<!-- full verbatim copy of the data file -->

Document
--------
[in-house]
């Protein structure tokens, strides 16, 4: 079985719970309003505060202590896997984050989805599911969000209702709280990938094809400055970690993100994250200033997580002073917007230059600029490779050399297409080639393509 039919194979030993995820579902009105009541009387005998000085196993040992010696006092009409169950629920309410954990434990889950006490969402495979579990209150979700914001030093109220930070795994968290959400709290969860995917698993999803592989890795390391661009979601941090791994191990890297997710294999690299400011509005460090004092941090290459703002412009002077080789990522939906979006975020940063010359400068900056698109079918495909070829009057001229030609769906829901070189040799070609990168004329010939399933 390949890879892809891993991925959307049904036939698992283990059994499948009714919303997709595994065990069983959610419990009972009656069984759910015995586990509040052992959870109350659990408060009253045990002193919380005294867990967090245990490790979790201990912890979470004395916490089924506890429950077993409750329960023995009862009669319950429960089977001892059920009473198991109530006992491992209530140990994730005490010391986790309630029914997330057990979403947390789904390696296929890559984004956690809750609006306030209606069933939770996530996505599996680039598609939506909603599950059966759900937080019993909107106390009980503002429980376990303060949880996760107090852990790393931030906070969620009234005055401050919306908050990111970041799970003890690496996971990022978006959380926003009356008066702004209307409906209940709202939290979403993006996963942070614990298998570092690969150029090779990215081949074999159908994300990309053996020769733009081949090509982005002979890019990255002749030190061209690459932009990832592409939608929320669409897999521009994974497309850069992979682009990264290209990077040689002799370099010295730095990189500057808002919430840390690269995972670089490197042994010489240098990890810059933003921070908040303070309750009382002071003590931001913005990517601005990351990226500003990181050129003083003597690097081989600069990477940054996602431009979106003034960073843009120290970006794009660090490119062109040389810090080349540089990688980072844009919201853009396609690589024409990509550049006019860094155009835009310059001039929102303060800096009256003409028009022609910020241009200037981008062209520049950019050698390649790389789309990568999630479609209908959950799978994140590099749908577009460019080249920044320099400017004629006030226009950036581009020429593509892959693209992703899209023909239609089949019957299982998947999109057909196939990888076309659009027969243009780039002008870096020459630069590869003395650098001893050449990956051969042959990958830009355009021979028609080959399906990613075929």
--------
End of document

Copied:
[in-house]
């Protein structure tokens, strides 16, 4: 079985719970309003505060202590896997984050989805599911969000209702709280990938094809400055970690993100994250200033997580002073917007230059600029490779050399297409080639393509 039919194979030993995820579902009105009541009387005998000085196993040992010696006092009409169950629920309410954990434990889950006490969402495979579990209150979700914001030093109220930070795994968290959400709290969860995917698993999803592989890795390391661009979601941090791994191990890297997710294999690299400011509005460090004092941090290459703002412009002077080789990522939906979006975020940063010359400068900056698109079918495909070829009057001229030609769906829901070189040799070609990168004329010939399933 390949890879892809891993991925959307049904036939698992283990059994499948009714919303997709595994065990069983959610419990009972009656069984759910015995586990509040052992959870109350659990408060009253045990002193919380005294867990967090245990490790979790201990912890979470004395916490089924506890429950077993409750329960023995009862009669319950429960089977001892059920009473198991109530006992491992209530140990994730005490010391986790309630029914997330057990979403947390789904390696296929890559984004956690809750609006306030209606069933939770996530996505599996680039598609939506909603599950059966759900937080019993909107106390009980503002429980376990303060949880996760107090852990790393931030906070969620009234005055401050919306908050990111970041799970003890690496996971990022978006959380926003009356008066702004209307409906209940709202939290979403993006996963942070614990298998570092690969150029090779990215081949074999159908994300990309053996020769733009081949090509982005002979890019990255002749030190061209690459932009990832592409939608929320669409897999521009994974497309850069992979682009990264290209990077040689002799370099010295730095990189500057808002919430840390690269995972670089490197042994010489240098990890810059933003921070908040303070309750009382002071003590931001913005990517601005990351990226500003990181050129003083003597690097081989600069990477940054996602431009979106003034960073843009120290970006794009660090490119062109040389810090080349540089990688980072844009919201853009396609690589024409990509550049006019860094155009835009310059001039929102303060800096009256003409028009022609910020241009200037981008062209520049950019050698390649790389789309990568999630479609209908959950799978994140590099749908577009460019080249920044320099400017004629006030226009950036581009020429593509892959693209992703899209023909239609089949019957299982998947999109057909196939990888076309659009027969243009780039002008870096020459630069590869003395650098001893050449990956051969042959990958830009355009021979028609080959399906990613075929």